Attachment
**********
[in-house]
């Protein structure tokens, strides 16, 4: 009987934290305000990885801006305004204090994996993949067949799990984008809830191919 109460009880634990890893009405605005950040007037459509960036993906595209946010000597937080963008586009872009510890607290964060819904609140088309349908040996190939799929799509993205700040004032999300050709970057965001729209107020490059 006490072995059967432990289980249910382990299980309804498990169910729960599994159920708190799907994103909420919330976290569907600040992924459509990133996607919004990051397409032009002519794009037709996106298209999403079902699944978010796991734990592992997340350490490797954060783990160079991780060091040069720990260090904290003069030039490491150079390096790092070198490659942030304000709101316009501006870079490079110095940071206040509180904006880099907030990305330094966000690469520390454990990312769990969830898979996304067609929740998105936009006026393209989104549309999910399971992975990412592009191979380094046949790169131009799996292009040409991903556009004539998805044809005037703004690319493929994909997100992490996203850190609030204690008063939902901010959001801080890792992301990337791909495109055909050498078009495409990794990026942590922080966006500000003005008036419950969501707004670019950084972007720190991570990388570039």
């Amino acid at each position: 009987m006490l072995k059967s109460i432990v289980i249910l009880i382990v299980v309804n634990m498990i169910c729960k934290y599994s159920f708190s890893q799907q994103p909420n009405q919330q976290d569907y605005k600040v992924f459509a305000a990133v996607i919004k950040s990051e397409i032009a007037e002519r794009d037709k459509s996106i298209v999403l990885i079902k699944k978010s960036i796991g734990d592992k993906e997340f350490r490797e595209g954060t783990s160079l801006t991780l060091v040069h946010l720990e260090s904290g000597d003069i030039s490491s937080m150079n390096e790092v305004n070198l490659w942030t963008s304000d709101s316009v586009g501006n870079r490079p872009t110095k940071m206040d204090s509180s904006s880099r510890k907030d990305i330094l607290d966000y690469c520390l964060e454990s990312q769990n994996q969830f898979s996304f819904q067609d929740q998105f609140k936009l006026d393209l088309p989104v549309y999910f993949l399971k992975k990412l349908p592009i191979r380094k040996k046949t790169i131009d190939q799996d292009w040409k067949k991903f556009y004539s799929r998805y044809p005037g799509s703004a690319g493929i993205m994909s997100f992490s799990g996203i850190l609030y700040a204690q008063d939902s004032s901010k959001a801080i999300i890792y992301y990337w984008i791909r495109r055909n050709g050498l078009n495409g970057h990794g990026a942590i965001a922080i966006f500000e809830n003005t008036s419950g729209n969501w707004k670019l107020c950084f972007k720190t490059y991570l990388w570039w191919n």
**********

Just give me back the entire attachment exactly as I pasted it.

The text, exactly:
[in-house]
């Protein structure tokens, strides 16, 4: 009987934290305000990885801006305004204090994996993949067949799990984008809830191919 109460009880634990890893009405605005950040007037459509960036993906595209946010000597937080963008586009872009510890607290964060819904609140088309349908040996190939799929799509993205700040004032999300050709970057965001729209107020490059 006490072995059967432990289980249910382990299980309804498990169910729960599994159920708190799907994103909420919330976290569907600040992924459509990133996607919004990051397409032009002519794009037709996106298209999403079902699944978010796991734990592992997340350490490797954060783990160079991780060091040069720990260090904290003069030039490491150079390096790092070198490659942030304000709101316009501006870079490079110095940071206040509180904006880099907030990305330094966000690469520390454990990312769990969830898979996304067609929740998105936009006026393209989104549309999910399971992975990412592009191979380094046949790169131009799996292009040409991903556009004539998805044809005037703004690319493929994909997100992490996203850190609030204690008063939902901010959001801080890792992301990337791909495109055909050498078009495409990794990026942590922080966006500000003005008036419950969501707004670019950084972007720190991570990388570039």
């Amino acid at each position: 009987m006490l072995k059967s109460i432990v289980i249910l009880i382990v299980v309804n634990m498990i169910c729960k934290y599994s159920f708190s890893q799907q994103p909420n009405q919330q976290d569907y605005k600040v992924f459509a305000a990133v996607i919004k950040s990051e397409i032009a007037e002519r794009d037709k459509s996106i298209v999403l990885i079902k699944k978010s960036i796991g734990d592992k993906e997340f350490r490797e595209g954060t783990s160079l801006t991780l060091v040069h946010l720990e260090s904290g000597d003069i030039s490491s937080m150079n390096e790092v305004n070198l490659w942030t963008s304000d709101s316009v586009g501006n870079r490079p872009t110095k940071m206040d204090s509180s904006s880099r510890k907030d990305i330094l607290d966000y690469c520390l964060e454990s990312q769990n994996q969830f898979s996304f819904q067609d929740q998105f609140k936009l006026d393209l088309p989104v549309y999910f993949l399971k992975k990412l349908p592009i191979r380094k040996k046949t790169i131009d190939q799996d292009w040409k067949k991903f556009y004539s799929r998805y044809p005037g799509s703004a690319g493929i993205m994909s997100f992490s799990g996203i850190l609030y700040a204690q008063d939902s004032s901010k959001a801080i999300i890792y992301y990337w984008i791909r495109r055909n050709g050498l078009n495409g970057h990794g990026a942590i965001a922080i966006f500000e809830n003005t008036s419950g729209n969501w707004k670019l107020c950084f972007k720190t490059y991570l990388w570039w191919n």